$1.3 Million Grant Will Impact Teaching in Oregon

Imagine having to relearn major components of your job every year. That's the challenge for many teachers who routinely face technology-savvy students who know as much or more than they do about software and gadgets now commonplace in America's classrooms.

How do Oregon teachers keep up and what kind of support is in place for them as they deal with the daily realities of technology-based teaching?

Part of the answer is the $1.3 million U.S. Department of Education grant given the Oregon Technology in Education Network for "Preparing Tomorrow's Teachers to Use Technology." The goal of the three-year grant is to increase the integration of technology into the K-12 classroom and to develop and nurture communities of learners who will support and encourage each other. The program will serve about 800 teacher education students per year, plus faculty and K-12 teachers.

Six private institutions with teacher education programs will benefit from the grant. They are Willamette University, Western Baptist, Concordia, George Fox, the University of Portland and Pacific University.

Dr. John Tenny, grant interim director and professor of education at Willamette University in Salem, said, "This grant will help faculty who prepare students to become teachers, student teachers and K-12 supervising teachers. They will receive training and access to cutting edge technology, but perhaps the strongest component of the program is the partnership among the six participating institutions and the diversity they represent.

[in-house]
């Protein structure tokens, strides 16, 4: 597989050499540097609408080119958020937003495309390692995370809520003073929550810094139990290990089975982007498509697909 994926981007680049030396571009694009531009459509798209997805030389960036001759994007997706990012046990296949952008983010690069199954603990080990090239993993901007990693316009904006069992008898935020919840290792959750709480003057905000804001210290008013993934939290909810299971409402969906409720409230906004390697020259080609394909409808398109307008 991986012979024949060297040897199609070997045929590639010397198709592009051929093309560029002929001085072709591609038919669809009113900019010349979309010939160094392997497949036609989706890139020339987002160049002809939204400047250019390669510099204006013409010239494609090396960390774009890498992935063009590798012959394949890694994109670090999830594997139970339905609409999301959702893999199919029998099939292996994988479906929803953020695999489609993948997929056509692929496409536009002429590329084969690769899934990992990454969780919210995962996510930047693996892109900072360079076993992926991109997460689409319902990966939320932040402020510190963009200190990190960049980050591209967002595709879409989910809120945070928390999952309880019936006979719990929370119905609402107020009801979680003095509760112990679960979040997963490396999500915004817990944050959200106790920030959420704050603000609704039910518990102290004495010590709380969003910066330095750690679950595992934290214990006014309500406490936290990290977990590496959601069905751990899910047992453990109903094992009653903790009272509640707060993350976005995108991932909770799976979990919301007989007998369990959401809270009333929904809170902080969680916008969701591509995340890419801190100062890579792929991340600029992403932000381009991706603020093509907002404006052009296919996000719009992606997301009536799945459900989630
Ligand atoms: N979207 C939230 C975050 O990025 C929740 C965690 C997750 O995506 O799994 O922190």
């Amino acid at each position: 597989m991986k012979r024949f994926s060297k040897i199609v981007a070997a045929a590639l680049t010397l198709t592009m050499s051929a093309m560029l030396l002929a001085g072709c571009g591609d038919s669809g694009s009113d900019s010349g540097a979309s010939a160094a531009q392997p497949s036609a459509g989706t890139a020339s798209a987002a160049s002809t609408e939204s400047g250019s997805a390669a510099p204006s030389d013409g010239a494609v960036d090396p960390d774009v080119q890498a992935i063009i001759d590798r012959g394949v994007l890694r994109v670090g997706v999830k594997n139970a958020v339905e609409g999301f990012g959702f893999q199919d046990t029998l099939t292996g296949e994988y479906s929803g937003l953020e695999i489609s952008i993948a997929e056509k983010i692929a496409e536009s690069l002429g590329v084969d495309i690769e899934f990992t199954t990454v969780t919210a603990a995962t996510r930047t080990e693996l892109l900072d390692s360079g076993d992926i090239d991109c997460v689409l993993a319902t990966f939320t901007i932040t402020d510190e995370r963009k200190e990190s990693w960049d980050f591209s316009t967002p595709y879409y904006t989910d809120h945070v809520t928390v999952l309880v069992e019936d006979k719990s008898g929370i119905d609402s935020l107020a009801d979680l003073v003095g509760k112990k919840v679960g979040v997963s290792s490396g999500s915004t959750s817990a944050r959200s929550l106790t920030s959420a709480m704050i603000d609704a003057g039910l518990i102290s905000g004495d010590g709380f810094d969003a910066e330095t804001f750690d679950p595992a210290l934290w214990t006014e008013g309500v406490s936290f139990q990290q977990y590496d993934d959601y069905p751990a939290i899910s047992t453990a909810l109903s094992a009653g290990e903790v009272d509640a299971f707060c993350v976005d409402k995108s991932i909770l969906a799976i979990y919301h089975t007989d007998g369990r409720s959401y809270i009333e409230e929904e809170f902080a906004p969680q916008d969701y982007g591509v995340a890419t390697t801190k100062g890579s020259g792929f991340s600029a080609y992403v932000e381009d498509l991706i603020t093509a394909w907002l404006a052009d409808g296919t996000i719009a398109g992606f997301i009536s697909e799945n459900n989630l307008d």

"These are schools that represent a wide range in student culture, experience and opportunity. We bring together teachers and students from urban areas within Portland and Salem, from outlying suburban communities, rural districts with small dispersed populations, as well as students and teachers on some of Oregon's Native American Indian reservations."

The six institutions are already sharing a lending library of technology that includes 24 wireless networked laptop computers, CD burners, data projectors, digital camcorders, high storage disk drives and software. The grant will support additional equipment for K-12 classrooms and will underwrite travel to educational technology conferences for lead faculty in the undergraduate and teacher education programs at each institution.

The challenge is not simply teaching teachers how to manipulate the technology. Technology has significantly influenced how students learn and teachers must now restructure the very nature of classroom learning.

"Faculty and student teachers must understand how to employ technology as a fundamental element of the learning process," Tenny said. "We need to reexamine the role of the teacher in the classroom and develop new models of teaching that can appropriately utilize these modern learning technologies."

Developing new teaching models will evolve in grant-supported workshops and restructured teacher preparation programs formed in collaborative partnerships involving all six institutions. Tenny and others believe technology has fundamentally transformed teacher education in America.

"Most all of the current K-16 students have been born during the age of the desktop computer," said Tenny. "They are the first truly digital generation and it's the job of America's present and future teachers to help them learn in ways that will prepare them for a future that will differ greatly from our past."